After our return to Kindia, we had planned a trip to Dubreca, where we would document further children and review the land designated for future school building. Accompanying us were two project coordinators, Lamine and Ouri. The schools we visited reminded a sauna. The children from outside that came to take a look at the pasty foreigners – “fote”, hang in the windows, and the parents crowded in the doorway, thereby blocking the flow of any kind of air in and out of the classroom where we were taking photos. We were all pretty tired by the time we had photographed everyone, and we still had to go and inspect the new school land, which wasn’t located anywhere close by. It was quite the trek! We got an excursion through the local natural environment and an account of all the vegetation planted here.
Lenka and Ouri Salim / coordinator
We successfully arrived at the spot and explored the area where one of the new schools is supposed to be built. It was a beautifully situated location surrounded by mountains. By the time we got to the car, we were extremely tired, but we got a reward in the form of bathing under waterfalls. No one resisted and jumped right into the water. Soon enough, the entire village came to watch us bathe. Most likely, the entire scenario seemed as entertaining and memorable for them, as it was for us.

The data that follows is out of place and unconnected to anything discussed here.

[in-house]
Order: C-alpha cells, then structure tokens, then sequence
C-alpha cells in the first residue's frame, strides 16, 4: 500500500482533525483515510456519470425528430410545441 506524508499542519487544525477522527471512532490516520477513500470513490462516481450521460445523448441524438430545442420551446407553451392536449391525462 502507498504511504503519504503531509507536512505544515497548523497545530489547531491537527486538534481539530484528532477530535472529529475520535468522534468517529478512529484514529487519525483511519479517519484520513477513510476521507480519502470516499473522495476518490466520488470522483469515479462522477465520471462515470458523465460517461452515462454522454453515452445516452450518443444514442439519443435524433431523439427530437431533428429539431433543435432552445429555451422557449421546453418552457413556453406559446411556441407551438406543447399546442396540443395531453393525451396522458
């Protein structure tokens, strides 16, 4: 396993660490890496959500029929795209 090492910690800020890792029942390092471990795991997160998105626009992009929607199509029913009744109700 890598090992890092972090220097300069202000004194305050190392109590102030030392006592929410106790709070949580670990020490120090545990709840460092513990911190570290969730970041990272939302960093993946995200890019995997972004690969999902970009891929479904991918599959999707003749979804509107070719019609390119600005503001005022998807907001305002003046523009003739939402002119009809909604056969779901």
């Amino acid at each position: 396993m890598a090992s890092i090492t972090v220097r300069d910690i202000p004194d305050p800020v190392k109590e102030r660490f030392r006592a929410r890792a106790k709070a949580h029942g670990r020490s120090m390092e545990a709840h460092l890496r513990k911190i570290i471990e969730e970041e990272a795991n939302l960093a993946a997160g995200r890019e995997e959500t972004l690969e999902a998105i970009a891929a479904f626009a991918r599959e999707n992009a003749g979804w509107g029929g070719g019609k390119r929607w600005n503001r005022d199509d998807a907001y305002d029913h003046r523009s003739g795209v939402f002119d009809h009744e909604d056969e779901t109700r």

Bathing under the waterfalls
Presidential elections thwart circumstances not just for us
Another one of the schools we set out to was Aboubacara and Zainoul, whose students and teachers prepared yet another beautiful welcome for us. The children were assembled in the yard from shortest to tallest and as we entered broke out in song. After we exchanged our greetings, we commenced in the work we came there for – photographing and documenting the children. With excellent organisation this task went smoothly.